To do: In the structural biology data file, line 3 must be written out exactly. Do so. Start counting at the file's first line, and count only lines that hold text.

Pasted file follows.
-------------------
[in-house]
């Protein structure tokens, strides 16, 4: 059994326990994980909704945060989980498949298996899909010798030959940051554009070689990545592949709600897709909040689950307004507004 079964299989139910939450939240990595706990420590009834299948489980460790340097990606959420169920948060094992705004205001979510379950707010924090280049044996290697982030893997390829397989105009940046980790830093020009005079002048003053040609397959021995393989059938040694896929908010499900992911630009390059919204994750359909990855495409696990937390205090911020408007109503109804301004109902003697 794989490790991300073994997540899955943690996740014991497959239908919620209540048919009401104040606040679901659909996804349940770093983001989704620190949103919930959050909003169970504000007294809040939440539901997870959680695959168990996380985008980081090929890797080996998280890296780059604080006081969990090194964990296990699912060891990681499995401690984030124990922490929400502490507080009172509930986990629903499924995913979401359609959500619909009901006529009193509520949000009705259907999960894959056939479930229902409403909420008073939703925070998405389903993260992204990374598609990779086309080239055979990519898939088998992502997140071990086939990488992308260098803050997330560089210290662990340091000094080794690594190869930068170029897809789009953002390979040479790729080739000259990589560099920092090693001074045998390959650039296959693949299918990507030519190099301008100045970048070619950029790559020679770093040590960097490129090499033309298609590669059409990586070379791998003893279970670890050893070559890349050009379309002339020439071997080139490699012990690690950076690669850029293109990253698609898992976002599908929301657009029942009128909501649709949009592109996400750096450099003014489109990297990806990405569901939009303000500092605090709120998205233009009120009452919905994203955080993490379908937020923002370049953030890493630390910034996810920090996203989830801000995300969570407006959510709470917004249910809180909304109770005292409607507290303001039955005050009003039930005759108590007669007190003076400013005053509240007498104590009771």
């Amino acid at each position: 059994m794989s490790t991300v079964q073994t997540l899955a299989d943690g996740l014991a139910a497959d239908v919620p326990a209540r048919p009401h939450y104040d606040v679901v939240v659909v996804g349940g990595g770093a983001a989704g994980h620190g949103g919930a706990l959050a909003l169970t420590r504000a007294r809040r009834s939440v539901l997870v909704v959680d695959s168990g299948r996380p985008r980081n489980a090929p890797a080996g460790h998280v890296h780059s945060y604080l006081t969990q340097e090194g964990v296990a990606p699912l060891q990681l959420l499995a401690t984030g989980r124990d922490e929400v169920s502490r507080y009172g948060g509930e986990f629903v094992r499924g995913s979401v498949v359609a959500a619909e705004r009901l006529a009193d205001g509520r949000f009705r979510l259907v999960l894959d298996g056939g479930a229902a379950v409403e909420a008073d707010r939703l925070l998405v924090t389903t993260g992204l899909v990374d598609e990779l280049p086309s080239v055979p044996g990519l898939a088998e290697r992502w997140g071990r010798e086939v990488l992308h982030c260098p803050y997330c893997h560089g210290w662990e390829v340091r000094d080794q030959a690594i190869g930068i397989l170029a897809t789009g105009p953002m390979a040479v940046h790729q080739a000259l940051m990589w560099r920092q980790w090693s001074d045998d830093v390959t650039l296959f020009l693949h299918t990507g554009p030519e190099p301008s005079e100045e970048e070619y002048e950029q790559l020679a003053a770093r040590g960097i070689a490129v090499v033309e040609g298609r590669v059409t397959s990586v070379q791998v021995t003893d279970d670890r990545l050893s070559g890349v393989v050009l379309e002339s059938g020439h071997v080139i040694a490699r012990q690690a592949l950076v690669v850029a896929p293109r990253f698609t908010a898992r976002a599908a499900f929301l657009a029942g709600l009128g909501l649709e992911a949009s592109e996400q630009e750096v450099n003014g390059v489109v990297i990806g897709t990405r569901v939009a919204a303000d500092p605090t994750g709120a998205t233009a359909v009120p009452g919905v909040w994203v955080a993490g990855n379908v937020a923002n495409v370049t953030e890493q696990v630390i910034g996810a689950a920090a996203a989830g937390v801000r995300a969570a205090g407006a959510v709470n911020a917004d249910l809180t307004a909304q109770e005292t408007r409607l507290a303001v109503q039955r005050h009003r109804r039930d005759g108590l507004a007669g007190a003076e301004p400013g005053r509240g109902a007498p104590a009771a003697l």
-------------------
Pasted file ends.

């Amino acid at each position: 059994m794989s490790t991300v079964q073994t997540l899955a299989d943690g996740l014991a139910a497959d239908v919620p326990a209540r048919p009401h939450y104040d606040v679901v939240v659909v996804g349940g990595g770093a983001a989704g994980h620190g949103g919930a706990l959050a909003l169970t420590r504000a007294r809040r009834s939440v539901l997870v909704v959680d695959s168990g299948r996380p985008r980081n489980a090929p890797a080996g460790h998280v890296h780059s945060y604080l006081t969990q340097e090194g964990v296990a990606p699912l060891q990681l959420l499995a401690t984030g989980r124990d922490e929400v169920s502490r507080y009172g948060g509930e986990f629903v094992r499924g995913s979401v498949v359609a959500a619909e705004r009901l006529a009193d205001g509520r949000f009705r979510l259907v999960l894959d298996g056939g479930a229902a379950v409403e909420a008073d707010r939703l925070l998405v924090t389903t993260g992204l899909v990374d598609e990779l280049p086309s080239v055979p044996g990519l898939a088998e290697r992502w997140g071990r010798e086939v990488l992308h982030c260098p803050y997330c893997h560089g210290w662990e390829v340091r000094d080794q030959a690594i190869g930068i397989l170029a897809t789009g105009p953002m390979a040479v940046h790729q080739a000259l940051m990589w560099r920092q980790w090693s001074d045998d830093v390959t650039l296959f020009l693949h299918t990507g554009p030519e190099p301008s005079e100045e970048e070619y002048e950029q790559l020679a003053a770093r040590g960097i070689a490129v090499v033309e040609g298609r590669v059409t397959s990586v070379q791998v021995t003893d279970d670890r990545l050893s070559g890349v393989v050009l379309e002339s059938g020439h071997v080139i040694a490699r012990q690690a592949l950076v690669v850029a896929p293109r990253f698609t908010a898992r976002a599908a499900f929301l657009a029942g709600l009128g909501l649709e992911a949009s592109e996400q630009e750096v450099n003014g390059v489109v990297i990806g897709t990405r569901v939009a919204a303000d500092p605090t994750g709120a998205t233009a359909v009120p009452g919905v909040w994203v955080a993490g990855n379908v937020a923002n495409v370049t953030e890493q696990v630390i910034g996810a689950a920090a996203a989830g937390v801000r995300a969570a205090g407006a959510v709470n911020a917004d249910l809180t307004a909304q109770e005292t408007r409607l507290a303001v109503q039955r005050h009003r109804r039930d005759g108590l507004a007669g007190a003076e301004p400013g005053r509240g109902a007498p104590a009771a003697l």